Monday, April 10, 2006

COUNTERPOINT EXTRA: Recommended Reading

Given how often Mark Hyman suggests that those who oppose the war in Iraq “hate the troops,” I don’t think it’s too far off our theme here at The Counterpoint to recommend an essay published over the weekend in Time that eloquently made the case against the Iraq war.

The writer noted, among other things, that the preemptive war in Iraq was the brainchild of “zealots” whose rationale for invasion “made no sense” and undercut efforts to destroy al-Qaeda. He charges the Iraq hawks with using 9/11 to “hijack” our nation’s security policy.

He also pointed out that policy makers betrayed the trust of the enlisted men and women on the ground through not only manufacturing the war to begin with, but then by conducting it in fundamentally flawed ways. As far as “hating the troops,” the author makes the trenchant observation that Condoleezza Rice’s recent remarks that the “strategic” decisions in Iraq had been good, but that thousands of “tactical” errors had been made suggested that the administration is more than willing to let the folks on the ground take the fall for the Bush administration’s colossal failures of imagination and policy.

The author even calls for getting rid of Secretary of Defense Donald Rumsfeld and openly encourages high level officers in the military to stand up and voice their objections to the disastrous policies of the Bush crowd.

Who is the author? To believe Hyman and other like-minded people, anyone who says such things must hate the troops and despise the military. Heck, he’s probably some Chomsky-reading, patchouli burning, sandal-wearing professor of Peace and Anti-Hegemony Studies at some elitist university, right?

Nope. He’s Lieutenant General Gregory Newbold, a retired career army officer who was director of operations at the Pentagon's military joint staff.

Does that mean he can’t be mistaken about Iraq? Not at all. As Newbold notes, there are some generals who actually believed in the logic behind the war (although he makes it clear that far more members of the military’s brass were skeptical about it than one might guess). Lord knows that being a general doesn’t make you infallible in your judgments, even in military matters.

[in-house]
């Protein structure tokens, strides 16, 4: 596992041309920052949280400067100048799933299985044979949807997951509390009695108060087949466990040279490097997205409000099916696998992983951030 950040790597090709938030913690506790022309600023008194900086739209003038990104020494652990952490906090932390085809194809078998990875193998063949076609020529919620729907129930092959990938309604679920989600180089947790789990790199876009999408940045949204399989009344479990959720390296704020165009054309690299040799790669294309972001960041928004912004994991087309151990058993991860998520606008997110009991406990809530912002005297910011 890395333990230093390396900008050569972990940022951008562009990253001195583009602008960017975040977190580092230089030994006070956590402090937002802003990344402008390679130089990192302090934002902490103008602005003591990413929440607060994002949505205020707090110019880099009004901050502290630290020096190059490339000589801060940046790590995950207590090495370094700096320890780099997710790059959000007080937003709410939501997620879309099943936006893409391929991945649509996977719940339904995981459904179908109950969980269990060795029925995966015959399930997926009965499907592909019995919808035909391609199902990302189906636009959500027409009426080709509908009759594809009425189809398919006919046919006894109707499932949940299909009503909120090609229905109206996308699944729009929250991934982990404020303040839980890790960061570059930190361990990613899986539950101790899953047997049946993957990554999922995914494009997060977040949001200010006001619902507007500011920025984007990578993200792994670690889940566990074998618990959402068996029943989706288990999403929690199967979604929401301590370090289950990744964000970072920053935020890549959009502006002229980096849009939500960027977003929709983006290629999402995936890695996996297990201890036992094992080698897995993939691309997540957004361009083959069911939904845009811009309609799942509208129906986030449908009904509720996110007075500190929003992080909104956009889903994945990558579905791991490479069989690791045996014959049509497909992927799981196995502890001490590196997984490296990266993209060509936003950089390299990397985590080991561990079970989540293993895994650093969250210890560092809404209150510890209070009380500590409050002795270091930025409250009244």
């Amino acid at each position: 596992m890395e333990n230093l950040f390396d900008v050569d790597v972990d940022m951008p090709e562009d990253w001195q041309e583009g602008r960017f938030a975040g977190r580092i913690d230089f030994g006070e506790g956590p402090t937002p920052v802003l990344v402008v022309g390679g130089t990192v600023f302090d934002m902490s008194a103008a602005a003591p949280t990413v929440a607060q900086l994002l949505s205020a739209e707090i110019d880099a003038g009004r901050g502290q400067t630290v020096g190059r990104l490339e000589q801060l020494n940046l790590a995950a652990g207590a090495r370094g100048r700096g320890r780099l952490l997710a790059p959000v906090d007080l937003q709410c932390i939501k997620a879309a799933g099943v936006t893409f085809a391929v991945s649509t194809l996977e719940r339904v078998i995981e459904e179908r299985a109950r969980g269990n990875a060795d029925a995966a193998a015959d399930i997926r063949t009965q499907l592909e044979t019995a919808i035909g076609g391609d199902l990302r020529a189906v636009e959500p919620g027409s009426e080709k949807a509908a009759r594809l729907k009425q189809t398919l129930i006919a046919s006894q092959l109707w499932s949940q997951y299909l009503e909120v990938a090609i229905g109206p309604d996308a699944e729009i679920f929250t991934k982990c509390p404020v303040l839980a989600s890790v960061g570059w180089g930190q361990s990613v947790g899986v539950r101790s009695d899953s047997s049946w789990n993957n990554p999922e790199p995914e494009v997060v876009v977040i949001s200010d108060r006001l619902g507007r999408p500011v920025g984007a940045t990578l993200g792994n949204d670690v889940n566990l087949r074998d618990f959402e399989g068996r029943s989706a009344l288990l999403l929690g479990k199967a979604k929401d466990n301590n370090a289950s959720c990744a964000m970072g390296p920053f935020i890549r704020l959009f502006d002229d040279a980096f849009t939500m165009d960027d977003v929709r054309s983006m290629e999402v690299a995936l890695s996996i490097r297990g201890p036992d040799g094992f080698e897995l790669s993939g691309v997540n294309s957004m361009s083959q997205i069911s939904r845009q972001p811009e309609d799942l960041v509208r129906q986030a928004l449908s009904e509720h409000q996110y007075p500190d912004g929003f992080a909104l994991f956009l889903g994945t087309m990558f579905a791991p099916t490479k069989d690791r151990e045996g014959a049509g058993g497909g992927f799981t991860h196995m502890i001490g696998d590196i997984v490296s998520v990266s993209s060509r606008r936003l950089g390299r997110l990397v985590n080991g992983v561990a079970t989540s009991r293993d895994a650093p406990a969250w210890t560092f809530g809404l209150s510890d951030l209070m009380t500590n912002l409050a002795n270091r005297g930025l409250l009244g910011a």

What the essay does do without a shadow of doubt is drive a stake through the heart of the asinine argument that criticizing the war is antithetical to supporting the troops. In fact, Newbold passionately and movingly argues that standing up to the neo-con agenda is precisely what should’ve been done, and needs to be done, to support the troops.

Not that this point wasn’t obvious to any rational person from the beginning. But Newbold’s eloquence and particular ethos (given his lifetime of service) does a particularly good job of revealing the intellectual bankruptcy of the Hymans of the world who hide behind faux patriotism and loyalty to the troops in order to prop up rationales for policies that weaken the country and needlessly sacrifice our men and women in uniform.


At 4:06 PM, Anonymous Anonymous said...

What is truly amazing are the contortions that republicans and conservatives must make to spin Bush's Iraq adventure into something that fits into ANY coherent philosophy.

Poor planning.
Big debt.
Misuse of intelligence. Interdepartmental squabbling (defense vs. state).
Outright lies.
Outright lies.
Outright lies.

Then again, the recent leak (something Georgy Porgy must clearly approve of!) of military plans to nuke Iran perhaps DOES illuminate a new coherent policy: The Middle East Armageddon Policy!

One can only conclude that Bush truly believes that we are in the "end days" and that the U.S. must nuke the Beast.

God Almighty, I was never a big fan of Bill (slick willy) Clinton, but Chimpy McFlightsuit... what a distructive administration this has been.

There are so many real problems: energy, health care, and the decline of our educational system.
But no, Bush has his own stupid agenda and his own band of morons who whip up crap like "War on Christmas" to distract and divide.

Ick and double-ick.


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